It’s been a crazy seven weeks, which accurately describes both Game of Thrones and my analysis of it. I hope that my passion for this subject has at least convinced you to give the show a chance if you haven’t already. Season 7 has showcased both the subtle and pronounced reasons why this show is worth watching and the finale follows suit. For the first 45 minutes, there is a deliberate slower pace that documents the great meeting of the minds. Then everything furiously ramps up with shocking deaths and revelations. A tale of two completely different halves, but I still loved every minute. Here’s my final thoughts on it all.
Before we start: remember my Disney Princess Avengers script? If I learned anything from that exercise, it’s really difficult to write compelling dialogue. But the beginning 40-minute scene between all your favorite characters puts most TV writers to shame. There are brief interactions that may feel like fan service (Tyrion and Podrick, Brienne and the Hound) to the untrained eye, but wouldn’t you do the same with a friend you hadn’t seen in a long time? The whole affair also serves as a welcome respite from the accelerated storyline in the first six episodes; we can finally take a breather and just enjoy the political maneuvering.
What stands out from this exchange are the conflicting philosophies of each character. On one hand, you have Cersei refusing to back down even after seeing proof of the dead. On the other, Jon Snow feels compelled by honor to reject Cersei’s terms of armistice. Keep in mind that these two have never even met, so it further heightens the tension. When Tyrion comes back from facing Cersei alone with an agreement apparently in place, I didn’t trust her for a second. Then the realization that she had carefully mapped out every possible outcome (and secretly sent Euron to recruit the Golden Company) amazingly wrapped up one of the greatest “talking” scenes in the show’s history.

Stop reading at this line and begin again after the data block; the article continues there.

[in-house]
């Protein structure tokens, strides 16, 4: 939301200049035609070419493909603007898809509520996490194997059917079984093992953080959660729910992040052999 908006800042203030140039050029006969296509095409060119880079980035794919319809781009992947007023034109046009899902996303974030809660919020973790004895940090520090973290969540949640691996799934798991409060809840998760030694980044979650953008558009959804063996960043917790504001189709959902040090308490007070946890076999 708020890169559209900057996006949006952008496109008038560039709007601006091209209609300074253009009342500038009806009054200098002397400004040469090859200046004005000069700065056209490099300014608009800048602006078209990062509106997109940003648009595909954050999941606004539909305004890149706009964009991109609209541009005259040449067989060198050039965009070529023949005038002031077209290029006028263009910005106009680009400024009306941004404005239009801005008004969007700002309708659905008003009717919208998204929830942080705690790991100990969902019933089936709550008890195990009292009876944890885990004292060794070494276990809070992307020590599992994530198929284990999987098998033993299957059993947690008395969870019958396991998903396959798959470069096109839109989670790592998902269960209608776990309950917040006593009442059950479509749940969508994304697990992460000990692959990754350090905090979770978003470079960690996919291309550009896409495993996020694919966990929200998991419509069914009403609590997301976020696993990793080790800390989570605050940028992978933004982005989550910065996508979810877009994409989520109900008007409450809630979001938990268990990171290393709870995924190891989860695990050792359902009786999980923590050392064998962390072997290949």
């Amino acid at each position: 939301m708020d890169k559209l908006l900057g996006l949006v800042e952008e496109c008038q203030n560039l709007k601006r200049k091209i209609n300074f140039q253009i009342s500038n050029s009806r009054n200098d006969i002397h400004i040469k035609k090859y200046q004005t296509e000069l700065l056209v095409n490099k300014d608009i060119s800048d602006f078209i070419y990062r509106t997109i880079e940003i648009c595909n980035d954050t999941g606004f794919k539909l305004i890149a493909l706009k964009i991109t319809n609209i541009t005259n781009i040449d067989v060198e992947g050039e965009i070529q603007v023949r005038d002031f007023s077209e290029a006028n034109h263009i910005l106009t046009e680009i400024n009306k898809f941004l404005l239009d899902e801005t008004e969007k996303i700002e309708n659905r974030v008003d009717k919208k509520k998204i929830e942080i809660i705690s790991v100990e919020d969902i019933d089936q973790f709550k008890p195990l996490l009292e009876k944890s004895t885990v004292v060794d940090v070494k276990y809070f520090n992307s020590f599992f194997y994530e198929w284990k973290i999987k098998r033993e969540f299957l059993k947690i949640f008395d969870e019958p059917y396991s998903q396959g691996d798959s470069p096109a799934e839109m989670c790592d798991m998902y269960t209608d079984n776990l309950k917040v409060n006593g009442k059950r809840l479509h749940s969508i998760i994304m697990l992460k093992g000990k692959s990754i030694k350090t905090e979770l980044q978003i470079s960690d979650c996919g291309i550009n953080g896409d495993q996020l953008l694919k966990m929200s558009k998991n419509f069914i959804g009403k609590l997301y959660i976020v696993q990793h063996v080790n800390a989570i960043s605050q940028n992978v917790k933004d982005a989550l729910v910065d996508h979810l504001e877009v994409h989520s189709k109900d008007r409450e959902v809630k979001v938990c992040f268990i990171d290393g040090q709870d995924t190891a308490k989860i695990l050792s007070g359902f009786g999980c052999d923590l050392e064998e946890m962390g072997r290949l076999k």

I would be remiss not to mention the fact that Cersei was given the opportunity to kill both of her brothers in this episode and chose not to in either case. I absolutely see this familial vulnerability playing a crucial role next season (although I thought for sure Jaime was going to die). I believed from the start that we would bid farewell to Cersei this season, but she lives to fight another day despite her shortcomings.
However, one of my predictions from last week did come true: Littlefinger’s death! I still don’t know whether Arya and Sansa (with help from Bran) were playing him the whole time or if Sansa figured it out in her final exchange with him, but nonetheless, I’m sure it was satisfying for most fans to see the former Master of Coin bite the dust. While I’m sad to see a transcendent actor like Aidan Gillen go (every “creepy man” role in Hollywood should belong to him if he wants it), his death was necessary to demonstrate that Sansa has become a fully independent and powerful force in this game. Thank goodness this forced storyline ended without any lasting repercussions.